3 Employee Training Rewards That Actually Improve Learning

Creating incentives for completing training has always been an important focus of learning and development (L&D) professionals. However, course completion alone is not still a good measure of success. What’s even more critical is for training to achieve desired business outcomes. For example, employees should retain what was learned and apply it to the job. 

You have many options when it comes to incentives for training. These range from rewards to penalties. Some are like a carrot on a stick, while others are more like the stick. To help you decide what’s best for your training program, here’s a list of five top motivators that get the job done (aiding both completion and outcomes) — and why they work.

1. Create a Healthy Competition

Like it or not, competition motivates course completion and improves learning. In a study by James Banfield and Brand Wilkerson, competing in study-based games made learners almost 20 times as likely to organize new knowledge and relate it to existing knowledge, compared to those who took a traditional lecture-based course.

If the timing is right, stress hormones have been shown to enhance memory by improving focus, said a report in Neuroscience and Biobehavioral Reviews. Simply the stress of knowing that quiz results will be viewable to others triggers the release of stress hormones within moments of learners’ exposure to the material they should remember. “If the stress is related to impending judgment, then a desire to avoid humiliation could conceivably contribute to greater attention to the learning task,” the researchers concluded.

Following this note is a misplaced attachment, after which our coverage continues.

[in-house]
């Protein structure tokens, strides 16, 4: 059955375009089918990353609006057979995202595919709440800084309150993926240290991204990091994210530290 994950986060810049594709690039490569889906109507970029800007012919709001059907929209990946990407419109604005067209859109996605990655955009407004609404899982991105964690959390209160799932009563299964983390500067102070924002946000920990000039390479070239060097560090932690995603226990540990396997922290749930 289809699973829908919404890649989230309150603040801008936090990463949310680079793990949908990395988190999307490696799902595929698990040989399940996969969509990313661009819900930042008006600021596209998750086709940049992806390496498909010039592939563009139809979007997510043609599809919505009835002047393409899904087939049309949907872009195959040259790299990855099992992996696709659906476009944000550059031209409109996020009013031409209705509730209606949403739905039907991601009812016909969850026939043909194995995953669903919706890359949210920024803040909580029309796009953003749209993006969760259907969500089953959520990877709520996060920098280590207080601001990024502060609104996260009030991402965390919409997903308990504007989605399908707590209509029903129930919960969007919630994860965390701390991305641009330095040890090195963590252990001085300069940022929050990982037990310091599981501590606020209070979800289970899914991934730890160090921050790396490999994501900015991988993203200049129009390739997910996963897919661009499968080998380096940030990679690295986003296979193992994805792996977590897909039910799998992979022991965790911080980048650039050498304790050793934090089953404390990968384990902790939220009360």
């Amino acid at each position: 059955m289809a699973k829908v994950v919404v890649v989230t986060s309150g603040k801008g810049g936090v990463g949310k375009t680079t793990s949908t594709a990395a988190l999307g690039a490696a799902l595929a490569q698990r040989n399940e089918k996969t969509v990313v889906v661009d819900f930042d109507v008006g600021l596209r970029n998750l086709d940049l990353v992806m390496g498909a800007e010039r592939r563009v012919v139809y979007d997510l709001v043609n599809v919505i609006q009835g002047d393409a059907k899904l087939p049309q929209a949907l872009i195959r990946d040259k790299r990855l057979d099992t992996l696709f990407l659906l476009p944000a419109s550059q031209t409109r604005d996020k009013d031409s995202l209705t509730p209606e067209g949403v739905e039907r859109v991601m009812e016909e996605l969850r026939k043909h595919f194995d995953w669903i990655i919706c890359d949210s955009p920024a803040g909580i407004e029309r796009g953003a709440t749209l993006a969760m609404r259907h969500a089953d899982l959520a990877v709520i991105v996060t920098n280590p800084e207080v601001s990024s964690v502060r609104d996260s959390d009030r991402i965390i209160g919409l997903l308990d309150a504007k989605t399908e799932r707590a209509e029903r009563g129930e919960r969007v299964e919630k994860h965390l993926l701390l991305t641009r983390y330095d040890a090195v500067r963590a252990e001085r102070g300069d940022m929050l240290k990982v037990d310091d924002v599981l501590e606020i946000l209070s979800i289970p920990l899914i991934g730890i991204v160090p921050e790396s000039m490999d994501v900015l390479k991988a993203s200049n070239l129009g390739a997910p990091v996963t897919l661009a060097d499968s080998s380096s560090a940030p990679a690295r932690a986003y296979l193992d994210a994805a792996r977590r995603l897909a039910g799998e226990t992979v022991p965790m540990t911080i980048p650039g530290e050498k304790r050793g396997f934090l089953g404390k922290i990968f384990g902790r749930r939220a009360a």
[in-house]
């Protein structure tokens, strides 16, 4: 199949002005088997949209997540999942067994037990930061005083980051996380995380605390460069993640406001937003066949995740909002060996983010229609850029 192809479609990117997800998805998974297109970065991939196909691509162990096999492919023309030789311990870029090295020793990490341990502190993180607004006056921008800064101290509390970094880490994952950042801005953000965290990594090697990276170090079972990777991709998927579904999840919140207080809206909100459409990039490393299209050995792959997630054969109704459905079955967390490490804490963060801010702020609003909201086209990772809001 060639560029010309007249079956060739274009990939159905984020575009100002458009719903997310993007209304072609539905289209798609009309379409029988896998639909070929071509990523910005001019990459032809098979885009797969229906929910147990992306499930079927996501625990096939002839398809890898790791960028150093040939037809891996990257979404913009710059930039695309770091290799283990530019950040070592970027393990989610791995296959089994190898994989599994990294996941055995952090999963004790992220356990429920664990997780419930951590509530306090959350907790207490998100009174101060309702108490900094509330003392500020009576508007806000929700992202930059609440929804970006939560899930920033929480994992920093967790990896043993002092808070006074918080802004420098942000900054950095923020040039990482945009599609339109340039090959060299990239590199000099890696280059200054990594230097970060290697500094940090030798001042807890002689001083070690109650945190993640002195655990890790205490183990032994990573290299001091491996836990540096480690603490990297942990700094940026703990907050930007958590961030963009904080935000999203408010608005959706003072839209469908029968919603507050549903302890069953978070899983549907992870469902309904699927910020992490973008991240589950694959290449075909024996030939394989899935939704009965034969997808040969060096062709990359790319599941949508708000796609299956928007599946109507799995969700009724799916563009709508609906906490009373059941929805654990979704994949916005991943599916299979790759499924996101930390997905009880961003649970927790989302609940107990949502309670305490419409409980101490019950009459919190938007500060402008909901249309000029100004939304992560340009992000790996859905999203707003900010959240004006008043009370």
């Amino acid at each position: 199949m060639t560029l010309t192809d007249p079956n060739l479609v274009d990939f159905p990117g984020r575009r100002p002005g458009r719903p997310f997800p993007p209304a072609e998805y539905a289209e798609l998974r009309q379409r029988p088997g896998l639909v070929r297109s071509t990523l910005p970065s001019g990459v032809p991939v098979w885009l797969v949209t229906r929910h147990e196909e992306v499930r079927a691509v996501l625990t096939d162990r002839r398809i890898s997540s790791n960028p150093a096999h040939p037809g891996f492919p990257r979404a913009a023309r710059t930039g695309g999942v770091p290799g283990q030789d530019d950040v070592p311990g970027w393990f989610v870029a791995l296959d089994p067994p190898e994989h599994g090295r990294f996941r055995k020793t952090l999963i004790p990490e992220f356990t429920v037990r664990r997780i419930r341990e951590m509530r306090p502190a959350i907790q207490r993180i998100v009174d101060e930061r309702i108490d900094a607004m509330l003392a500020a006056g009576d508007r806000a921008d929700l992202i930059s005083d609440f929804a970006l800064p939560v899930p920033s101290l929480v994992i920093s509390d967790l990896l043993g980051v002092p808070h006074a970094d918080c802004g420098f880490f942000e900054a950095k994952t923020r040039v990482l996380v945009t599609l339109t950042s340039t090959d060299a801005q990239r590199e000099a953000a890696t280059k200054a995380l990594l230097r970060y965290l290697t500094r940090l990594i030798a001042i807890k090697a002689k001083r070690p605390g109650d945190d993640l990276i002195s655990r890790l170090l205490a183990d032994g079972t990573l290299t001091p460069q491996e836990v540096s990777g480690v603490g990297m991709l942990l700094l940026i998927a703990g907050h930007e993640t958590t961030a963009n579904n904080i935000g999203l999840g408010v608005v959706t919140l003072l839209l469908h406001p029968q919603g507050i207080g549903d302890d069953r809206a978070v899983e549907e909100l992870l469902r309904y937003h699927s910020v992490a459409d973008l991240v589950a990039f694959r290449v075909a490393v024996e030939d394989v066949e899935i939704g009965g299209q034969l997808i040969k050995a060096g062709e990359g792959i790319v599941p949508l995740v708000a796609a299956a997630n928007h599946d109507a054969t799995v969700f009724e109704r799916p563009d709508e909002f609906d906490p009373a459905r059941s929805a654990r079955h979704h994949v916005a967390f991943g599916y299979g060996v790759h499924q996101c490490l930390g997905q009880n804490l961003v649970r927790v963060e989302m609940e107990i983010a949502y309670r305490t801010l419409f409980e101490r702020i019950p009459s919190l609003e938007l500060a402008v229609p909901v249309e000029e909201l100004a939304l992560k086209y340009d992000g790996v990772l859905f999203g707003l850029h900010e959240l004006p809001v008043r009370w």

Gamification elements, such as badges and leaderboards, make effective and inexpensive ways to reward and motivate learners. When employees reach a particular course level or complete training, they can unlock a badge to show on their online profile or brag about the accomplishment. If such electronic icons aren’t available, wearing pins, adding stickers to employee ID badges, or publicly displaying individual/team standings can foster a competitive spirit.

Research into operant conditioning has shown that such badges may even be more effective at reinforcing learning when they appear at unpredictable, irregular intervals during the training. This element of surprise makes the accomplishments more enjoyable, and the simultaneous release of brain chemicals like dopamine at the moment of learning serves to reinforce that knowledge.

2. Encourage Industry Certifications